I come from a big family. Like, really big. My nuclear family consisted of my mum, dad and brother. Sure, that might not sound as colossal as your own set up, with your three sisters and six brothers and twelve dads. But I haven’t included the robots … and there were a lot of robots. Every time I opened a book or comic or turned on the TV or went to the cinema or let my imagination wander, there they were, waiting for me, ready to entertain, engage and inspire – androids, automatons, machines and mechanoids galore. I’m not sure whether I adopted the robots or the robots adopted me, but as far as I was concerned, those mechanical marvels were as much my family as my mushy, organic relatives.
My robot family looked nothing like my human family. They were considerably more metal, with blinking lights and whirring servos and wheels for feet. They also had much cooler names (which I’m definitely not listing just to increase the word count of this blog) – how could my organic kin hope to compete with ‘bots named Twiki, Zax, T-Bob, Nono, Marvin, Robby, Rosey, Johnny 5, 7-Zark-7, K9, H.A.L. 9000, H.E.R.B.I.E., F.L.U.F.F.I, C.H.I.P., B.U.G., S.A.M.A.N.T.H.A., V.I.N.C.E.N.T., Old B.O.B. (don’t ask me what any of their names stand for – families don’t ask), Machine Man, Robotman, The Iron Man/Giant, Vision, Ultron, Jocasta, The Human Torch, Red Tornado, Hewey, Dewey, Louie, Optimus Prime, Megatron, and, of course, R2-D2 and C-3PO?
My robot family was not an assortment of mindless machines, however; K9 and C-3PO were the sort of patronising, know-it-all uncles that tend to drive you up the wall. T-Bob and Nono were little brothers who, for some reason, had been programmed to be annoying at least 96% of the time. Vision and Jocasta were older siblings who were slightly distant and aloof, but So. Unbelievably. Cool. Optimus Prime was a very serious parent, always ready to dish out wisdom or drop a moral message, while Megatron was, let’s face it, a far more fun father figure, if you ignored all the global conquest and/or domination (which, looking back, probably set a bad example for an eight-year-old keen to make an impression upon the world.) Indeed, in every way that counted, my robot family was just as human as my human family, if not more so. The fact that they weren’t actually human made them even more relatable … even more human. The fact that a robot’s humanity must be learned and earned perhaps makes it even more profound. Plus, Megatron was a hoot at Christmas, always shouting “I’ll crush you with my bare hands, Earthlings!” whenever anyone had more than their fair share of pigs in blankets.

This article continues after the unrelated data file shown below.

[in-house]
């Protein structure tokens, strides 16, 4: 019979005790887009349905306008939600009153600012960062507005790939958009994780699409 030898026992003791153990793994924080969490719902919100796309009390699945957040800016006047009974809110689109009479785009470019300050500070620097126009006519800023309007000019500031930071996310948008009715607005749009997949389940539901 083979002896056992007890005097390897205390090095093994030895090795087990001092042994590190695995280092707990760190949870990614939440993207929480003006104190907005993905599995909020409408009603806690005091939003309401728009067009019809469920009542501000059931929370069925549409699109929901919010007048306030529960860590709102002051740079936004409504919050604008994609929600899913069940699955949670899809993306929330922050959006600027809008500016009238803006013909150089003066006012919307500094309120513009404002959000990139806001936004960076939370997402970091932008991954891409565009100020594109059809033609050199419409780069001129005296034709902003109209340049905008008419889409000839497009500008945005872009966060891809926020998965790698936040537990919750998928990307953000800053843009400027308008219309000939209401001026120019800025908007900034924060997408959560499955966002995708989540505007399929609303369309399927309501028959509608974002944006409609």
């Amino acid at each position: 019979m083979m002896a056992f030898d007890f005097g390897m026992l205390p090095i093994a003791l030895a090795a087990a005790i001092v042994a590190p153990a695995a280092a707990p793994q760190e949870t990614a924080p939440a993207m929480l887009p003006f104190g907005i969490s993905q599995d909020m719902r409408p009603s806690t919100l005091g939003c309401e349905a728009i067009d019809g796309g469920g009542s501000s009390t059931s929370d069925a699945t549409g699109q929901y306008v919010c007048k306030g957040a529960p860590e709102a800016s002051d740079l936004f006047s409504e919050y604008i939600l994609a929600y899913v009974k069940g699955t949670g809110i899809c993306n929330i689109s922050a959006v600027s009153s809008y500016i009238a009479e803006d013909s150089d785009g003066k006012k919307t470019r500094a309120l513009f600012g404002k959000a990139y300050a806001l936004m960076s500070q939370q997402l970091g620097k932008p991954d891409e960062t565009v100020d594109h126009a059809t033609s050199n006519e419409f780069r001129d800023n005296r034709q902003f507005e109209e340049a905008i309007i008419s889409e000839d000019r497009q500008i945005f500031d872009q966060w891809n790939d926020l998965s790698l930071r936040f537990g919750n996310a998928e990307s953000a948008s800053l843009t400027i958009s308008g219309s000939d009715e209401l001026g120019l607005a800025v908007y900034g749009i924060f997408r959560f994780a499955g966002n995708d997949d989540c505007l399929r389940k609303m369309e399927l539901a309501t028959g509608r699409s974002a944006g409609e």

In my new book, SCRAP, robots are given the job of preparing the far-off planet of Somewhere 513 for the arrival of human colonists. But, when the robots decide they want to keep the world for themselves, humanity itself is outlawed. As the robots reject their programming to become more human, the colonists are banished. Now, one lonely, rejected robot finds himself tied to the humans’ fate, when he discovers two children, Paige and Gnat, are still stuck on the planet, and desperate to escape. As Scrap and the children find family ties bind them together, Scrap must decide whether to reawaken the best side of his own humanity.
So, here’s to my robot family, and robot families everywhere, always ready to teach us more about ourselves.
Even if they have wheels for feet.